|Year : 2017 | Volume
| Issue : 3 | Page : 243-246
Orbital implantation of submandibular salivary gland for dry eye syndrome
G Baskararajan1, B Bhuvanasundari2
1 Director, Saraswathy Eye Hospital and Research Centre, Madurai, Tamil Nadu, India
2 Saraswathy Eye Hospital and Research Centre, Madurai, Tamil Nadu, India
|Date of Web Publication||9-Mar-2018|
Dr. G Baskararajan
Saraswathi Eye hospital and research Center, 199. East Veli Street, Madurai, Tamil Nadu
Source of Support: None, Conflict of Interest: None
Dry eye syndrome or keratoconjunctivitis sicca is a disorder with reduction of tear secretion. In recent times, tear supplements form a major product by several pharmaceutical companies. In earlier days, parotid gland duct transfer into lower fornix through subcutaneous route had been performed. Among the three pairs of salivary glands, submandibular salivary gland secretion has the consistency more watery and akin to tears. Since the transfer of it is autologous, no rejection occurs and tissue acceptance with the resumption of secretary property is immediate and permanent.
Keywords: Dry eyes, implantation, keratoconjunctivitis sicca, orbit, submandibular salivary gland
|How to cite this article:|
Baskararajan G, Bhuvanasundari B. Orbital implantation of submandibular salivary gland for dry eye syndrome. TNOA J Ophthalmic Sci Res 2017;55:243-6
|How to cite this URL:|
Baskararajan G, Bhuvanasundari B. Orbital implantation of submandibular salivary gland for dry eye syndrome. TNOA J Ophthalmic Sci Res [serial online] 2017 [cited 2020 Aug 9];55:243-6. Available from: http://www.tnoajosr.com/text.asp?2017/55/3/243/226859
| Introduction|| |
Dry eye syndrome or keratoconjunctivitis sicca is a disorder with reduction of tear secretion. “Keratoconjunctivitis sicca” means “dryness of the cornea and conjunctiva” in Latin. This can result from Meibomian gland More Details dysfunction, allergies, pregnancy, postmenopausal, Sjogren's syndrome, Steven–Johnsons syndrome, Vitamin A deficiency, contact lens wear, post-Lasik, and certain medications such as antihistamines, some antihypertensive medications, hormone replacement therapy, and antidepressants more common in old age. In recent times, mild to moderate degree of dry eyes is prevalent among computer professionals. Any abnormality of the three layers of the tear fluid leads to dry eye symptoms as in blepharitis, mucocutaneous junction disorders, trachoma, and diphtheritic conjunctivitis maybe a symptom of collagen vascular diseases such as rheumatoid arthritis, systemic lupus erythematosus, polychondritis, and infiltration of lacrimal gland by sarcoidosis. Severe degree of dryness can occur due to inadequate tear production as in congenital alacrima, atresia of the lacrimal gland, following chemical burns of the eyes [Figure 1]. [Figure 2] shows postradiation fibrosis of lacrimal gland. Symptoms include irritation, redness, discharge, and easily fatigued eyes. Blurred vision may also occur with more frequent blinking and photophobia. When dry eye symptoms are severe, they can interfere with quality of life. Some patients may have trouble keeping their eyes open [Figure 3] or they may not be able to work or drive.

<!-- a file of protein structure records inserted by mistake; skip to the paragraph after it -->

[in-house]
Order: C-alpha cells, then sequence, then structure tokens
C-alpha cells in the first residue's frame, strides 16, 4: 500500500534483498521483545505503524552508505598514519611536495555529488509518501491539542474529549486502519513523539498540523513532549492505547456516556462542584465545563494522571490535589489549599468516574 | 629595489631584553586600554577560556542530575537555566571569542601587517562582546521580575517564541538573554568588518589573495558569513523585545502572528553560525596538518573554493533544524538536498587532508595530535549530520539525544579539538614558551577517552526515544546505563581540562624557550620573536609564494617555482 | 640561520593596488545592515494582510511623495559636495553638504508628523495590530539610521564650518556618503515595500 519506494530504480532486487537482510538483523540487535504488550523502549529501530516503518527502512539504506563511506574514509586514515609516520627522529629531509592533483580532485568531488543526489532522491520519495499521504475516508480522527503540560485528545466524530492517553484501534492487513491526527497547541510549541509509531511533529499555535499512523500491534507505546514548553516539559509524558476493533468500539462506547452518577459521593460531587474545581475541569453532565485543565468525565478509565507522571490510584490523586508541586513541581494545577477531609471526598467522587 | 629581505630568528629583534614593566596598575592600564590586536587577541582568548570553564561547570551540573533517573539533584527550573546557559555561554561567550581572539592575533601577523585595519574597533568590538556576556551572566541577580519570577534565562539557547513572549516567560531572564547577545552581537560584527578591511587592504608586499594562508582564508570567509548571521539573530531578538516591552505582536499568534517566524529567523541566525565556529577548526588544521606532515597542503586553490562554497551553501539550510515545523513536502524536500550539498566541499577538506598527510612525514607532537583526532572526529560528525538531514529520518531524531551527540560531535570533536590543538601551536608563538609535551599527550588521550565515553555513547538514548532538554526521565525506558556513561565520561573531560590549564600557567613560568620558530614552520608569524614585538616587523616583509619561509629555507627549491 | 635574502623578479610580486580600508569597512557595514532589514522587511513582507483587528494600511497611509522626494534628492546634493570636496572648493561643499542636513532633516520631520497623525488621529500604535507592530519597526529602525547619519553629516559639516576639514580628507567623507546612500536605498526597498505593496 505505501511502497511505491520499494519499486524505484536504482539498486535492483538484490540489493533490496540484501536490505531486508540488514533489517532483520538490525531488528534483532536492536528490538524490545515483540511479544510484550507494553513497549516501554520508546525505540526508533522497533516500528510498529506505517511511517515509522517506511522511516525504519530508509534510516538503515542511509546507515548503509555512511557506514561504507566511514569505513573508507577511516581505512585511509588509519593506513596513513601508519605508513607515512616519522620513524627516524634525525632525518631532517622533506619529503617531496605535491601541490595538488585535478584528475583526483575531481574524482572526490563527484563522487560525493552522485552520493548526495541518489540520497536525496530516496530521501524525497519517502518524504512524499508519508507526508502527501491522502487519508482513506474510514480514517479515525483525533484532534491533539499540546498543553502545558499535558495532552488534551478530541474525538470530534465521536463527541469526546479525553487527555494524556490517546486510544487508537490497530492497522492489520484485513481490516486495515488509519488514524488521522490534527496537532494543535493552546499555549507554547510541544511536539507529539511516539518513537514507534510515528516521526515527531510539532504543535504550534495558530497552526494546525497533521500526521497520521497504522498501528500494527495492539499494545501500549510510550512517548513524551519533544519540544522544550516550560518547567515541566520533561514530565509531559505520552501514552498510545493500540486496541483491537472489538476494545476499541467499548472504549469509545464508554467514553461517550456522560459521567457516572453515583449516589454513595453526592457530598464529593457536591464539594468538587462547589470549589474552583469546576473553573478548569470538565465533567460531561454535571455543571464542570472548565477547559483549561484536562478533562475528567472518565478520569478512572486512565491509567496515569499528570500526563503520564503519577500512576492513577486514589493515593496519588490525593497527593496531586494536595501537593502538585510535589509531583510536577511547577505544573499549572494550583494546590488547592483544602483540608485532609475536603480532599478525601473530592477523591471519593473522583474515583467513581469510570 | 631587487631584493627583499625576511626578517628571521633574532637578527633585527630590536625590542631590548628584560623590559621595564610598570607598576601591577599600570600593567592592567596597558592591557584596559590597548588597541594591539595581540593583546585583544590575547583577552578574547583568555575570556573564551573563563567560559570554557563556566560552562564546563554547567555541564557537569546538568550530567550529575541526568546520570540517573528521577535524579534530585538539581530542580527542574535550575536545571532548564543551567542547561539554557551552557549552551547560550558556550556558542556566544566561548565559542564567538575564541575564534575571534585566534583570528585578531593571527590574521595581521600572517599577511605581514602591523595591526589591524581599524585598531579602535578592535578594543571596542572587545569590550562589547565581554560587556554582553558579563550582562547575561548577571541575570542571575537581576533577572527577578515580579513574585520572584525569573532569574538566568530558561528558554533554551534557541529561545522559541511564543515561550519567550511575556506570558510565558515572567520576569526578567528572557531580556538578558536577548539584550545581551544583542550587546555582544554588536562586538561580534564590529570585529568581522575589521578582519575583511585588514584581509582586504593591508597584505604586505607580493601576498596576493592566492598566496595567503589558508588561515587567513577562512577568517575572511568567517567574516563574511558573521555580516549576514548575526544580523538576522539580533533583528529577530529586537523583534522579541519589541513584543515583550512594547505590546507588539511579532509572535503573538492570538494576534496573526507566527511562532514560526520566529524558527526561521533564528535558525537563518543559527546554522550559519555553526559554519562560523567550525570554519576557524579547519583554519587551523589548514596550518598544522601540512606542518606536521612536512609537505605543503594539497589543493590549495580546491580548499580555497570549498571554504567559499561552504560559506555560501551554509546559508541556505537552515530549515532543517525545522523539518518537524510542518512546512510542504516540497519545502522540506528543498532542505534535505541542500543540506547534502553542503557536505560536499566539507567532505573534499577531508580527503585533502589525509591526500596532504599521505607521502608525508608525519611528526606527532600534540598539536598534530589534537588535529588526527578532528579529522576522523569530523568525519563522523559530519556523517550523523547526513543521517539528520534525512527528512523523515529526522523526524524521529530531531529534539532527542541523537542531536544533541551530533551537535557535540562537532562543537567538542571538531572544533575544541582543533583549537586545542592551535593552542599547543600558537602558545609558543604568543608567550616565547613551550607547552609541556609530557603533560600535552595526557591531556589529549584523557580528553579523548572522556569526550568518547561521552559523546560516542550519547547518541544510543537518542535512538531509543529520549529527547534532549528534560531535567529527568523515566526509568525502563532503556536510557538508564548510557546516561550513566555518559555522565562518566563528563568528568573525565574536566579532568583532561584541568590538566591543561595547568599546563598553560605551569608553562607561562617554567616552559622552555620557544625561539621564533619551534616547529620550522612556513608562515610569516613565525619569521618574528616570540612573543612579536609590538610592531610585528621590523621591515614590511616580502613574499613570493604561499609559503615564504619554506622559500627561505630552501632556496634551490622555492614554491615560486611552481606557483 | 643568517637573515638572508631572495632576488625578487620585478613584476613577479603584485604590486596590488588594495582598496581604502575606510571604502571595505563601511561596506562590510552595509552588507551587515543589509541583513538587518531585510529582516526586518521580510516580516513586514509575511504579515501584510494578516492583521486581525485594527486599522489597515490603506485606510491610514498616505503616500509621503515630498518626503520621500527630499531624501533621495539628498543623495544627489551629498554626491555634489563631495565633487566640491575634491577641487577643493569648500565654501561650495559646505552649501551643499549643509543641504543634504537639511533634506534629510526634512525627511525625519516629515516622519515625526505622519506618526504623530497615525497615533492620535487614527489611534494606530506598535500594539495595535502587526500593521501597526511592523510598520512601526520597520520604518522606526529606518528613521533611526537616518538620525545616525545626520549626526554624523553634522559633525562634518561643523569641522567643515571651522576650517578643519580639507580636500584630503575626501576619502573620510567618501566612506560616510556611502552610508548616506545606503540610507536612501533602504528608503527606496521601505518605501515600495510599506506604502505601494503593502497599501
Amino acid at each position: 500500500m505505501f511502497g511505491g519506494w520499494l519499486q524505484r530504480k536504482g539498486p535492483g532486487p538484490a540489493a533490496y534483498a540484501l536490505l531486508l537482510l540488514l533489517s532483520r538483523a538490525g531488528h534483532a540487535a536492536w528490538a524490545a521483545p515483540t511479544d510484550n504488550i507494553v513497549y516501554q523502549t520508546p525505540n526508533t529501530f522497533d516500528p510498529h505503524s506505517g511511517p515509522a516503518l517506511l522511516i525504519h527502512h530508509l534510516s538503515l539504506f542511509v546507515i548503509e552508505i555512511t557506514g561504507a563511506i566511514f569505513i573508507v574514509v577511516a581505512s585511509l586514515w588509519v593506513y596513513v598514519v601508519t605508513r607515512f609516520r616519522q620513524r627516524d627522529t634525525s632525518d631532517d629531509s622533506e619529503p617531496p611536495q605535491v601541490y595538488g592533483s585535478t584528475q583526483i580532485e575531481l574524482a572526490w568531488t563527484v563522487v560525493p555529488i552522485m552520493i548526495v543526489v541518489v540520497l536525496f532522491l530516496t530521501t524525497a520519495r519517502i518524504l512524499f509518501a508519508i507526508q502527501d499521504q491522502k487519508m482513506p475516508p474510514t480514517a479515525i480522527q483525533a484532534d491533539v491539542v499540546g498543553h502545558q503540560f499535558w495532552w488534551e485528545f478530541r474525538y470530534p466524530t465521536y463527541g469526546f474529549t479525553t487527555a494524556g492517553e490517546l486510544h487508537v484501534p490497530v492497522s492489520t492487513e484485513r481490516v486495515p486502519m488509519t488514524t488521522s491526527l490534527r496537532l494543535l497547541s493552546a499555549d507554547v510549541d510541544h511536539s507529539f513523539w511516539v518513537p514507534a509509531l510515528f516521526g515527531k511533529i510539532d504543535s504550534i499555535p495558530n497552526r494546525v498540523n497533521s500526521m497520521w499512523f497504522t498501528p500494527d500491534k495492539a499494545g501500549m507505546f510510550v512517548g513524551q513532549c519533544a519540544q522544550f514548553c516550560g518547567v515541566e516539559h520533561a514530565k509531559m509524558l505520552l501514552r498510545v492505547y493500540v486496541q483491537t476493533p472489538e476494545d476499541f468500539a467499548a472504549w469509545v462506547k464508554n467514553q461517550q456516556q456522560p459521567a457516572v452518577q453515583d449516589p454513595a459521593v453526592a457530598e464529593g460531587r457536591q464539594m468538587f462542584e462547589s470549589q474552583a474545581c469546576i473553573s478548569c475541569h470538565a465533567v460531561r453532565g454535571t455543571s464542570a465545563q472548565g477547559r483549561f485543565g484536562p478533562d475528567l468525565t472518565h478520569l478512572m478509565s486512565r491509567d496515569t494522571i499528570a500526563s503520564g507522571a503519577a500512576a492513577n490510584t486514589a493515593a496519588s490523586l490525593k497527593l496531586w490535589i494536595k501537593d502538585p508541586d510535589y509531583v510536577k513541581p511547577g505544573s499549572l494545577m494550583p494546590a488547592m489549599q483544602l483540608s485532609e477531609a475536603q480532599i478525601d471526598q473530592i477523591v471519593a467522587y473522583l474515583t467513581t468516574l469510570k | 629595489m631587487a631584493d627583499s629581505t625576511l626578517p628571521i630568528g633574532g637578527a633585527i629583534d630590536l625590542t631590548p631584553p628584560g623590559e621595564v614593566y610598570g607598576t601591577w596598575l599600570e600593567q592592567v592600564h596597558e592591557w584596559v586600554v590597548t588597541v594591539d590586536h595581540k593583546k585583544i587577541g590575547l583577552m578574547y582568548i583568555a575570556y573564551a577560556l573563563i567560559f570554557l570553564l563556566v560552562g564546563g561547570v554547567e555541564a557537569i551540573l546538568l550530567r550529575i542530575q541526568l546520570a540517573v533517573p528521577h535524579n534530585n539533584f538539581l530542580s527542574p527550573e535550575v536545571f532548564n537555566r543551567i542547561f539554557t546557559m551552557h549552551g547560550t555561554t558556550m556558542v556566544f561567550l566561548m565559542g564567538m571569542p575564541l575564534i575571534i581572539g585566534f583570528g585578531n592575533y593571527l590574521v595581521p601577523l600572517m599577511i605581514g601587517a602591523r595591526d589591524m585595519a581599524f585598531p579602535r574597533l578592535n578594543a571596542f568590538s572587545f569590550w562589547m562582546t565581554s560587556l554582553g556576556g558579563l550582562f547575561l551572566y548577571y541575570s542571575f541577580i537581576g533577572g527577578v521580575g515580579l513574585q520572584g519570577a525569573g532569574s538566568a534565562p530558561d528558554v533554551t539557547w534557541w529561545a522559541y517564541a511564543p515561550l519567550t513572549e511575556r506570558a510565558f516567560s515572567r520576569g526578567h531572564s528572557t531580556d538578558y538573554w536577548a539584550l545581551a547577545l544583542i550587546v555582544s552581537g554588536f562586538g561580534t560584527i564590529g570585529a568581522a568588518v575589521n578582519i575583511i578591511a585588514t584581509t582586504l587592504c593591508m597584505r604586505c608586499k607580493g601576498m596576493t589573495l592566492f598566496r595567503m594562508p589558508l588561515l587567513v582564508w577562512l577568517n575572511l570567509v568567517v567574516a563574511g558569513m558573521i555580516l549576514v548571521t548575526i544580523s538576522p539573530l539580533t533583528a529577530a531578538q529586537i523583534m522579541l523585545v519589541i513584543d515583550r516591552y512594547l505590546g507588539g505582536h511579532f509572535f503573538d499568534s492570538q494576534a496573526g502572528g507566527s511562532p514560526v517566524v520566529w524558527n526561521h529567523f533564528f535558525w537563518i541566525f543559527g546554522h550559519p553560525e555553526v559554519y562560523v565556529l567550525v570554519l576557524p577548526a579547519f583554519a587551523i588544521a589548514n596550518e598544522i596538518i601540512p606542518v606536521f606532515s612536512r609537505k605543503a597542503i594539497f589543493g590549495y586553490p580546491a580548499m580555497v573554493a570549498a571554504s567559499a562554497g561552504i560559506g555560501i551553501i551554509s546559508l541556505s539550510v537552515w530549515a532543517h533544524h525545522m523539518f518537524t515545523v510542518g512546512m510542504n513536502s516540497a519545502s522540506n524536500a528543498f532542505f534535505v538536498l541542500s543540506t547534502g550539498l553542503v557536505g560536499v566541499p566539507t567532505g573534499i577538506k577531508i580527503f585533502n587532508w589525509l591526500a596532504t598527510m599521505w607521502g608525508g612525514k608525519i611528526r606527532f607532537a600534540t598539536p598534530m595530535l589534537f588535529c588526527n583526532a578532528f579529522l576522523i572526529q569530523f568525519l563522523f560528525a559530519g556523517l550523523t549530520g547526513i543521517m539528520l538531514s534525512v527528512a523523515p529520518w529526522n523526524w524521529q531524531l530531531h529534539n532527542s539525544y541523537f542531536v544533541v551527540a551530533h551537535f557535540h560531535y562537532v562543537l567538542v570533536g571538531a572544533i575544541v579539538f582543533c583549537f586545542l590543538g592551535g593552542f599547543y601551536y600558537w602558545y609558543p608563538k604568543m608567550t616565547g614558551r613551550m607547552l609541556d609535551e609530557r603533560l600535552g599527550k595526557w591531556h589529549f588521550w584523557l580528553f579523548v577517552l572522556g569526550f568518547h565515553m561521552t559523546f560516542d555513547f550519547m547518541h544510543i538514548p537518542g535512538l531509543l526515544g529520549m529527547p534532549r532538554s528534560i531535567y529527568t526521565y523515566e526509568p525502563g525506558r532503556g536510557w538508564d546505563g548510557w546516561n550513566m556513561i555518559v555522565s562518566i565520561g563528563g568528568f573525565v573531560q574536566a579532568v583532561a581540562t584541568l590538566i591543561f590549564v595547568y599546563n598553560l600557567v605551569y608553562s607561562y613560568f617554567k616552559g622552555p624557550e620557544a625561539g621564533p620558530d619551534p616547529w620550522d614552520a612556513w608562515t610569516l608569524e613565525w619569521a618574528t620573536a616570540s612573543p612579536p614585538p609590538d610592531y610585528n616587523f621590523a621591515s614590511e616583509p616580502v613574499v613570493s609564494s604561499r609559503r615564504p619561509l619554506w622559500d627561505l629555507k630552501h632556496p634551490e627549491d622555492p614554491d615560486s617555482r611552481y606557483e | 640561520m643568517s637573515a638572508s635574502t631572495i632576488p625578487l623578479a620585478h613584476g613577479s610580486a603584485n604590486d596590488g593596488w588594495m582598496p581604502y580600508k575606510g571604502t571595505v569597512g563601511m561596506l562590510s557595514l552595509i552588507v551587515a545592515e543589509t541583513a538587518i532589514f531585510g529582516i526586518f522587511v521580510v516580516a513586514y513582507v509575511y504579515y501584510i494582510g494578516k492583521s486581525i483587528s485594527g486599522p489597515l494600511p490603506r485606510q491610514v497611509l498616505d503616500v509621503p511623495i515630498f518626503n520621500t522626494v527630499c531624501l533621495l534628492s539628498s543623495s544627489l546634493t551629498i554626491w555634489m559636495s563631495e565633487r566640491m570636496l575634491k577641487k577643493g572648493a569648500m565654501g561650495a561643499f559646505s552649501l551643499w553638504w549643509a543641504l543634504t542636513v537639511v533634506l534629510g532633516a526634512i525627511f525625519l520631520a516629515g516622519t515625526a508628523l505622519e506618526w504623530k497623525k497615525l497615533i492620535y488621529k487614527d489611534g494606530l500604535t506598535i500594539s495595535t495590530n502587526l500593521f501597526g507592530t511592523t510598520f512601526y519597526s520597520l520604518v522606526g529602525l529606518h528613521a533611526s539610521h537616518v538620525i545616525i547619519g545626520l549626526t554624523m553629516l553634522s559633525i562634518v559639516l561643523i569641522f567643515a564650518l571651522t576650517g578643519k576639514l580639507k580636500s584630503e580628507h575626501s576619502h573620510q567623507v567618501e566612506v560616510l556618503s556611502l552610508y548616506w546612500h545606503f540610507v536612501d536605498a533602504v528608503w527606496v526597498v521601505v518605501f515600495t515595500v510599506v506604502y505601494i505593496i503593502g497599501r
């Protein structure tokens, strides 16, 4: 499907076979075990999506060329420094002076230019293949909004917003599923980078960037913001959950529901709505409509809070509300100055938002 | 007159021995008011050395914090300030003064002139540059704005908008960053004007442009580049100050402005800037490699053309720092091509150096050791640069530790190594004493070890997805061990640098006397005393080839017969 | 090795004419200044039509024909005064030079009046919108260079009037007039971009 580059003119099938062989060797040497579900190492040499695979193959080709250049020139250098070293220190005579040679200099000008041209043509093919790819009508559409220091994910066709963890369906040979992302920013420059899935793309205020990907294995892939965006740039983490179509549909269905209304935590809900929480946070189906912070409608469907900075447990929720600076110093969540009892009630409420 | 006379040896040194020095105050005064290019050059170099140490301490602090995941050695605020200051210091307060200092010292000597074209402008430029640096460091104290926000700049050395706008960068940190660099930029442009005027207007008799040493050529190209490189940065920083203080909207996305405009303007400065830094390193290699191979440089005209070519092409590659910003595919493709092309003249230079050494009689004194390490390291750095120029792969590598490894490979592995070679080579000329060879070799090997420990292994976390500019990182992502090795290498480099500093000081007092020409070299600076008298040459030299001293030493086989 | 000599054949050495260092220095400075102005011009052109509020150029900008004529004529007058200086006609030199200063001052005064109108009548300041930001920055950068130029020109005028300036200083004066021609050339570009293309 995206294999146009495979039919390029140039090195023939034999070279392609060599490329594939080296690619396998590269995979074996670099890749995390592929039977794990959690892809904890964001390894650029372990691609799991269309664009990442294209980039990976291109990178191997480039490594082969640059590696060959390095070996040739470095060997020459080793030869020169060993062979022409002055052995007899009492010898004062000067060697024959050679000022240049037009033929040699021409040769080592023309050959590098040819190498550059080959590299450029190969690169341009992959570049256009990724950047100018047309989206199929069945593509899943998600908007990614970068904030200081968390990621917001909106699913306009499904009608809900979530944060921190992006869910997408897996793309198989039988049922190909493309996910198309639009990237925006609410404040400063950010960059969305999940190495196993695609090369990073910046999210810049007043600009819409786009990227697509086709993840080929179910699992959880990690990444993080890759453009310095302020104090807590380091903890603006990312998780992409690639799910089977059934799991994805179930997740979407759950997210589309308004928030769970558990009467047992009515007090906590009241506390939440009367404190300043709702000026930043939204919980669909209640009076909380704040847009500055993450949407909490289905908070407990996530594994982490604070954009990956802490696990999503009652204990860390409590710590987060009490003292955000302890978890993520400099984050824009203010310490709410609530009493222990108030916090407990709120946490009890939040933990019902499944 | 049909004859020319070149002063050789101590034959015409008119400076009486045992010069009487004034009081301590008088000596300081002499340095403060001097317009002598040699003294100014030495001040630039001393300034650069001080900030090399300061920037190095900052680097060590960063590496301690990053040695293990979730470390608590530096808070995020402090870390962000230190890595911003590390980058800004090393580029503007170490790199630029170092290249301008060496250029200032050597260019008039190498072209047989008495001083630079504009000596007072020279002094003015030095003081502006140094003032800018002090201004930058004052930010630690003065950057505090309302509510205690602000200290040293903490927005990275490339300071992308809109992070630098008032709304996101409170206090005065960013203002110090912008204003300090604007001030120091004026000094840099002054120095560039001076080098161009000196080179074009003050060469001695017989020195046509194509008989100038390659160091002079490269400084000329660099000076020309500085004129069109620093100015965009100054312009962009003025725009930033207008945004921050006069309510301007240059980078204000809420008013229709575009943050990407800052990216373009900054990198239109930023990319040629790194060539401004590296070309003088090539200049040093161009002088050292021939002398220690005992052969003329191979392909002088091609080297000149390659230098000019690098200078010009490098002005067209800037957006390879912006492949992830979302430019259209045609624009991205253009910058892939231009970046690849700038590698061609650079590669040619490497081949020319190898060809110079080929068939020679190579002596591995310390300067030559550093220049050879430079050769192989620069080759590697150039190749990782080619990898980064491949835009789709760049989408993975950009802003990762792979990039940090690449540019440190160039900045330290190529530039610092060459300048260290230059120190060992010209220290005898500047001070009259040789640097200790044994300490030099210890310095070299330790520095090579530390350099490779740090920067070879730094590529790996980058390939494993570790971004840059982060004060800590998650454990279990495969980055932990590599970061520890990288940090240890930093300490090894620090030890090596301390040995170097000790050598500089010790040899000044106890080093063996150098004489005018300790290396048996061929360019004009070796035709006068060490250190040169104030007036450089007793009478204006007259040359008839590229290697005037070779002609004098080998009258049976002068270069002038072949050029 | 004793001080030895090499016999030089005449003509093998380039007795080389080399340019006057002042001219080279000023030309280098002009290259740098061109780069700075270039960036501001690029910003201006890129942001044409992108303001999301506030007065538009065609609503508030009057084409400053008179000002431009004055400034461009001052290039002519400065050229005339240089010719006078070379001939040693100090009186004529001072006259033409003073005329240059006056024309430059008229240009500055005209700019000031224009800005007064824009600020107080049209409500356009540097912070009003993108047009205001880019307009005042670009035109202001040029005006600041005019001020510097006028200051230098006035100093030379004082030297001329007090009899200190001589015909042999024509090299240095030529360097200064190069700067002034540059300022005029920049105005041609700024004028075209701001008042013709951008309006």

|Figure 2: Postradiation fibrosis of lacrimal gland also note the loss of eye brow (left eye)|
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It affects 5%–34% of people to some degree depending on the population looked at. Among older people, it affects up to 70%. In China, it affects about 17% of people. Dry eye is common in the USA, especially so in older patients, estimated to affect 1 to 4 million, aged between 65 and 84. In advanced cases, the epithelium undergoes pathologic squamous metaplasia and loss of goblet cells.